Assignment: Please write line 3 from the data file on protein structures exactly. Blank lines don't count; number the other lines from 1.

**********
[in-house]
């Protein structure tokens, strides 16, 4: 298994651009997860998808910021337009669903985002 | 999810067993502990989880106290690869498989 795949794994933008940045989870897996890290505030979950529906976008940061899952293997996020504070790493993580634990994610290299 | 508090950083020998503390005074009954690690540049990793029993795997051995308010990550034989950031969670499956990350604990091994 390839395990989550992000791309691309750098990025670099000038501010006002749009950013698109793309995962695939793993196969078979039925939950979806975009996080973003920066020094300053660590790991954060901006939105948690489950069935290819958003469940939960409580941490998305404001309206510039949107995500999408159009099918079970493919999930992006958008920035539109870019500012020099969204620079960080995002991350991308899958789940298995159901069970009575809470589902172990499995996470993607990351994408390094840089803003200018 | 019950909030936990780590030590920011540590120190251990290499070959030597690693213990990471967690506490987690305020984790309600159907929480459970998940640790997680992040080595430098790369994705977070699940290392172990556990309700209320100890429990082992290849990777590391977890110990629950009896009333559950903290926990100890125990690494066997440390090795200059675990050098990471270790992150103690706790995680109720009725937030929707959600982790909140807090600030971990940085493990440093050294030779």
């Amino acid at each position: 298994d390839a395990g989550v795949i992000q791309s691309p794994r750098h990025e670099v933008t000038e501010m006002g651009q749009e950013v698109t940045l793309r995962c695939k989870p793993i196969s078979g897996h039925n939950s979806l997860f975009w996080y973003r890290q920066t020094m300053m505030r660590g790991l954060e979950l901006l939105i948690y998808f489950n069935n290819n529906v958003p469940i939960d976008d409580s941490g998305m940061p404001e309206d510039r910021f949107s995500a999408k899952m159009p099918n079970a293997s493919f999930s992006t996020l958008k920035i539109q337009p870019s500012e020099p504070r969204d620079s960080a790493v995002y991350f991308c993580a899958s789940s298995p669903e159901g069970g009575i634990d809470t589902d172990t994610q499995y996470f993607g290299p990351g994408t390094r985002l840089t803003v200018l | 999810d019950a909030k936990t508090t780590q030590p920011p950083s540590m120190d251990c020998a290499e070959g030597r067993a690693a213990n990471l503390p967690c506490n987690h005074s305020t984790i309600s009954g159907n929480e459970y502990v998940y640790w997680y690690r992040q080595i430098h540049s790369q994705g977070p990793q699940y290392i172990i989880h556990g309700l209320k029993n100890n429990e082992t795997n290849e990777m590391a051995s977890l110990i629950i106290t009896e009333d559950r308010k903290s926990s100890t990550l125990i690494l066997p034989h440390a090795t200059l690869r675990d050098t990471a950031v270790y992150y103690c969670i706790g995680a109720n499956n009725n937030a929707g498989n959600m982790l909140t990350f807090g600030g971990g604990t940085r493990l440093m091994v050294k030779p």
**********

């Amino acid at each position: 298994d390839a395990g989550v795949i992000q791309s691309p794994r750098h990025e670099v933008t000038e501010m006002g651009q749009e950013v698109t940045l793309r995962c695939k989870p793993i196969s078979g897996h039925n939950s979806l997860f975009w996080y973003r890290q920066t020094m300053m505030r660590g790991l954060e979950l901006l939105i948690y998808f489950n069935n290819n529906v958003p469940i939960d976008d409580s941490g998305m940061p404001e309206d510039r910021f949107s995500a999408k899952m159009p099918n079970a293997s493919f999930s992006t996020l958008k920035i539109q337009p870019s500012e020099p504070r969204d620079s960080a790493v995002y991350f991308c993580a899958s789940s298995p669903e159901g069970g009575i634990d809470t589902d172990t994610q499995y996470f993607g290299p990351g994408t390094r985002l840089t803003v200018l | 999810d019950a909030k936990t508090t780590q030590p920011p950083s540590m120190d251990c020998a290499e070959g030597r067993a690693a213990n990471l503390p967690c506490n987690h005074s305020t984790i309600s009954g159907n929480e459970y502990v998940y640790w997680y690690r992040q080595i430098h540049s790369q994705g977070p990793q699940y290392i172990i989880h556990g309700l209320k029993n100890n429990e082992t795997n290849e990777m590391a051995s977890l110990i629950i106290t009896e009333d559950r308010k903290s926990s100890t990550l125990i690494l066997p034989h440390a090795t200059l690869r675990d050098t990471a950031v270790y992150y103690c969670i706790g995680a109720n499956n009725n937030a929707g498989n959600m982790l909140t990350f807090g600030g971990g604990t940085r493990l440093m091994v050294k030779p």